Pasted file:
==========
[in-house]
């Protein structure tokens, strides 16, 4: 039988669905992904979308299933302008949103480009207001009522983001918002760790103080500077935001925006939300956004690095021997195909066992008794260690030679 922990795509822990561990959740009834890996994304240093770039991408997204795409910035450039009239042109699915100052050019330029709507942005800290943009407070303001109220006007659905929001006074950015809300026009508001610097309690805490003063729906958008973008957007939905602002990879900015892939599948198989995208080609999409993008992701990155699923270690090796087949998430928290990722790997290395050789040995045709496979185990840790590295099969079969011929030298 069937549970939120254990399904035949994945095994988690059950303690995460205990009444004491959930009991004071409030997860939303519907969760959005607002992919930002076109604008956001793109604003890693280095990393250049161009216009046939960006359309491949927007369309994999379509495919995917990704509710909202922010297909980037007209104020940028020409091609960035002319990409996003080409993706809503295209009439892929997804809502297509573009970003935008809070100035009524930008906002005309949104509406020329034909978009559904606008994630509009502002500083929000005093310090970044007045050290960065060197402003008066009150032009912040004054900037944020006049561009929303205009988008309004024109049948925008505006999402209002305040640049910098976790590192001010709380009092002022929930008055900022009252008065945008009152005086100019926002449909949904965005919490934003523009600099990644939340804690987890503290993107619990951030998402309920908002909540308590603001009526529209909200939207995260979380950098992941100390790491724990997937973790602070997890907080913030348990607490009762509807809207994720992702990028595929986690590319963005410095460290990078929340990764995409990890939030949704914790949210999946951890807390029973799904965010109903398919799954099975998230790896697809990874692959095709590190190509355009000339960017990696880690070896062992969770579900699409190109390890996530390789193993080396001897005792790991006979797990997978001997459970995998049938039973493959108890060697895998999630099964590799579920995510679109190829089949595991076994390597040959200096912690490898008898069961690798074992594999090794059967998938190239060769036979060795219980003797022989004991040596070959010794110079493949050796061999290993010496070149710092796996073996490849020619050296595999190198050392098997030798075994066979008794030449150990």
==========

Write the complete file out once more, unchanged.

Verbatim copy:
[in-house]
């Protein structure tokens, strides 16, 4: 039988669905992904979308299933302008949103480009207001009522983001918002760790103080500077935001925006939300956004690095021997195909066992008794260690030679 922990795509822990561990959740009834890996994304240093770039991408997204795409910035450039009239042109699915100052050019330029709507942005800290943009407070303001109220006007659905929001006074950015809300026009508001610097309690805490003063729906958008973008957007939905602002990879900015892939599948198989995208080609999409993008992701990155699923270690090796087949998430928290990722790997290395050789040995045709496979185990840790590295099969079969011929030298 069937549970939120254990399904035949994945095994988690059950303690995460205990009444004491959930009991004071409030997860939303519907969760959005607002992919930002076109604008956001793109604003890693280095990393250049161009216009046939960006359309491949927007369309994999379509495919995917990704509710909202922010297909980037007209104020940028020409091609960035002319990409996003080409993706809503295209009439892929997804809502297509573009970003935008809070100035009524930008906002005309949104509406020329034909978009559904606008994630509009502002500083929000005093310090970044007045050290960065060197402003008066009150032009912040004054900037944020006049561009929303205009988008309004024109049948925008505006999402209002305040640049910098976790590192001010709380009092002022929930008055900022009252008065945008009152005086100019926002449909949904965005919490934003523009600099990644939340804690987890503290993107619990951030998402309920908002909540308590603001009526529209909200939207995260979380950098992941100390790491724990997937973790602070997890907080913030348990607490009762509807809207994720992702990028595929986690590319963005410095460290990078929340990764995409990890939030949704914790949210999946951890807390029973799904965010109903398919799954099975998230790896697809990874692959095709590190190509355009000339960017990696880690070896062992969770579900699409190109390890996530390789193993080396001897005792790991006979797990997978001997459970995998049938039973493959108890060697895998999630099964590799579920995510679109190829089949595991076994390597040959200096912690490898008898069961690798074992594999090794059967998938190239060769036979060795219980003797022989004991040596070959010794110079493949050796061999290993010496070149710092796996073996490849020619050296595999190198050392098997030798075994066979008794030449150990």